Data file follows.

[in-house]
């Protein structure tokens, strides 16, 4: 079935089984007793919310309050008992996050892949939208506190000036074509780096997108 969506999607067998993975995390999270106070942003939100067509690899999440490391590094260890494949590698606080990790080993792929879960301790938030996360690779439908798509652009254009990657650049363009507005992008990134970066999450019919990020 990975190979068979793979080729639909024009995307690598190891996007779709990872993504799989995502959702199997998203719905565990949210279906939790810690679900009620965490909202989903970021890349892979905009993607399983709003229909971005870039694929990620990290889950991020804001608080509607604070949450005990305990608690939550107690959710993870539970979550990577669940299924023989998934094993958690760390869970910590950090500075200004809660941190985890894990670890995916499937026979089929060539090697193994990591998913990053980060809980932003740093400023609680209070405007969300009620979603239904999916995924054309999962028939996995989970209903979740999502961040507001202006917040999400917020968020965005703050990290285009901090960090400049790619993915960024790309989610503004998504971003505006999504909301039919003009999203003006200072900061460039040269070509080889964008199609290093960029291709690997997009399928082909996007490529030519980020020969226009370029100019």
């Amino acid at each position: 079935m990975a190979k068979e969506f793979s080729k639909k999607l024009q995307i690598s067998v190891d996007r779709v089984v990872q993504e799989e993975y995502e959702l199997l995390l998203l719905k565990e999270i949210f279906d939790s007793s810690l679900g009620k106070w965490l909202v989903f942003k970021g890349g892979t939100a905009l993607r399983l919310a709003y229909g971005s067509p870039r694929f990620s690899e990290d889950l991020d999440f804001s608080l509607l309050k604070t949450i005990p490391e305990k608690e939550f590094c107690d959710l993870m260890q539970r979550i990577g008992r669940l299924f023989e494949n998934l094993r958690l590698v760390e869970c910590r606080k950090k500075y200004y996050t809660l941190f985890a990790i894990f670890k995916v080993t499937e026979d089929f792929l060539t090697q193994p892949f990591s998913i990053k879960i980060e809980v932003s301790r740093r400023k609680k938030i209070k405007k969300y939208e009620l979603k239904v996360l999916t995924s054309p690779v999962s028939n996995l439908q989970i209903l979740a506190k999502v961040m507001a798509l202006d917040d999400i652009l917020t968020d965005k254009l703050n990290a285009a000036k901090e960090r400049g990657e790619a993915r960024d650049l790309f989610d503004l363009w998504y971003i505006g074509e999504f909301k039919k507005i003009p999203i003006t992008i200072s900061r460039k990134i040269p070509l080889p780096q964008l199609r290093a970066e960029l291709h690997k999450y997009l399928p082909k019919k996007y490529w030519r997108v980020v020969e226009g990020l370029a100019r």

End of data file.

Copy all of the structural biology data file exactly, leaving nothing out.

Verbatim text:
[in-house]
């Protein structure tokens, strides 16, 4: 079935089984007793919310309050008992996050892949939208506190000036074509780096997108 969506999607067998993975995390999270106070942003939100067509690899999440490391590094260890494949590698606080990790080993792929879960301790938030996360690779439908798509652009254009990657650049363009507005992008990134970066999450019919990020 990975190979068979793979080729639909024009995307690598190891996007779709990872993504799989995502959702199997998203719905565990949210279906939790810690679900009620965490909202989903970021890349892979905009993607399983709003229909971005870039694929990620990290889950991020804001608080509607604070949450005990305990608690939550107690959710993870539970979550990577669940299924023989998934094993958690760390869970910590950090500075200004809660941190985890894990670890995916499937026979089929060539090697193994990591998913990053980060809980932003740093400023609680209070405007969300009620979603239904999916995924054309999962028939996995989970209903979740999502961040507001202006917040999400917020968020965005703050990290285009901090960090400049790619993915960024790309989610503004998504971003505006999504909301039919003009999203003006200072900061460039040269070509080889964008199609290093960029291709690997997009399928082909996007490529030519980020020969226009370029100019």
């Amino acid at each position: 079935m990975a190979k068979e969506f793979s080729k639909k999607l024009q995307i690598s067998v190891d996007r779709v089984v990872q993504e799989e993975y995502e959702l199997l995390l998203l719905k565990e999270i949210f279906d939790s007793s810690l679900g009620k106070w965490l909202v989903f942003k970021g890349g892979t939100a905009l993607r399983l919310a709003y229909g971005s067509p870039r694929f990620s690899e990290d889950l991020d999440f804001s608080l509607l309050k604070t949450i005990p490391e305990k608690e939550f590094c107690d959710l993870m260890q539970r979550i990577g008992r669940l299924f023989e494949n998934l094993r958690l590698v760390e869970c910590r606080k950090k500075y200004y996050t809660l941190f985890a990790i894990f670890k995916v080993t499937e026979d089929f792929l060539t090697q193994p892949f990591s998913i990053k879960i980060e809980v932003s301790r740093r400023k609680k938030i209070k405007k969300y939208e009620l979603k239904v996360l999916t995924s054309p690779v999962s028939n996995l439908q989970i209903l979740a506190k999502v961040m507001a798509l202006d917040d999400i652009l917020t968020d965005k254009l703050n990290a285009a000036k901090e960090r400049g990657e790619a993915r960024d650049l790309f989610d503004l363009w998504y971003i505006g074509e999504f909301k039919k507005i003009p999203i003006t992008i200072s900061r460039k990134i040269p070509l080889p780096q964008l199609r290093a970066e960029l291709h690997k999450y997009l399928p082909k019919k996007y490529w030519r997108v980020v020969e226009g990020l370029a100019r």